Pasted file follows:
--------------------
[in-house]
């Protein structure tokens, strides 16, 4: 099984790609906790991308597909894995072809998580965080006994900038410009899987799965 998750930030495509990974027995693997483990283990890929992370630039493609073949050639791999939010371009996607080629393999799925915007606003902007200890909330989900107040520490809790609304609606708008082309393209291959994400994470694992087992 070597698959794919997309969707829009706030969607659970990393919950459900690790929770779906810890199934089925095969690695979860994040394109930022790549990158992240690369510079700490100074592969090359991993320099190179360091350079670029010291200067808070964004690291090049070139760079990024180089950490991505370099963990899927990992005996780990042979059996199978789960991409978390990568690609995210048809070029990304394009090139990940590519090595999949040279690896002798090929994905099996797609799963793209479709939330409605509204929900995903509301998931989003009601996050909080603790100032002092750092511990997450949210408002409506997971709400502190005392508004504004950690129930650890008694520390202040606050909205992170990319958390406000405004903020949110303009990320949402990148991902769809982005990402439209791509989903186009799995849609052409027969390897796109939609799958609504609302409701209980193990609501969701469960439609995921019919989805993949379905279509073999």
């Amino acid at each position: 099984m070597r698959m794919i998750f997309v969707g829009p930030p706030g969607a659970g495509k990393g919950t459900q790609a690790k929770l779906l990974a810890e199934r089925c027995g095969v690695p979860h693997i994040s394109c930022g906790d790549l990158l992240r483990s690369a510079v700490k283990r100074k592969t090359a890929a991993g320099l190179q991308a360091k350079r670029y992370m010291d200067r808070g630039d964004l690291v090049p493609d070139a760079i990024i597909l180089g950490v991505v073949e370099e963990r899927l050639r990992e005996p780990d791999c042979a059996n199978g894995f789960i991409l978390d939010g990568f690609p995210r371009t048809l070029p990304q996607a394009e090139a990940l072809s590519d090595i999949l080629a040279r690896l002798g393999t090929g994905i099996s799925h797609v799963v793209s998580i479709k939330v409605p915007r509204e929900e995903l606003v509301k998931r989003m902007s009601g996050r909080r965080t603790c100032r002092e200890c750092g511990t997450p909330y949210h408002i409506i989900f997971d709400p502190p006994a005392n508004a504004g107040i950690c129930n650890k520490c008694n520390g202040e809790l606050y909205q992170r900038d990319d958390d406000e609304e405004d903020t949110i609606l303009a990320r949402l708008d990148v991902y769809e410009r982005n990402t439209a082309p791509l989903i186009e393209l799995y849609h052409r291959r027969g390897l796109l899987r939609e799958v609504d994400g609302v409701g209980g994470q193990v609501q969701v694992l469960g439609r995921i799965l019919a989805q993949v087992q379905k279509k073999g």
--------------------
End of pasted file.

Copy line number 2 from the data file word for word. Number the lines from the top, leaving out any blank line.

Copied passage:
């Protein structure tokens, strides 16, 4: 099984790609906790991308597909894995072809998580965080006994900038410009899987799965 998750930030495509990974027995693997483990283990890929992370630039493609073949050639791999939010371009996607080629393999799925915007606003902007200890909330989900107040520490809790609304609606708008082309393209291959994400994470694992087992 070597698959794919997309969707829009706030969607659970990393919950459900690790929770779906810890199934089925095969690695979860994040394109930022790549990158992240690369510079700490100074592969090359991993320099190179360091350079670029010291200067808070964004690291090049070139760079990024180089950490991505370099963990899927990992005996780990042979059996199978789960991409978390990568690609995210048809070029990304394009090139990940590519090595999949040279690896002798090929994905099996797609799963793209479709939330409605509204929900995903509301998931989003009601996050909080603790100032002092750092511990997450949210408002409506997971709400502190005392508004504004950690129930650890008694520390202040606050909205992170990319958390406000405004903020949110303009990320949402990148991902769809982005990402439209791509989903186009799995849609052409027969390897796109939609799958609504609302409701209980193990609501969701469960439609995921019919989805993949379905279509073999």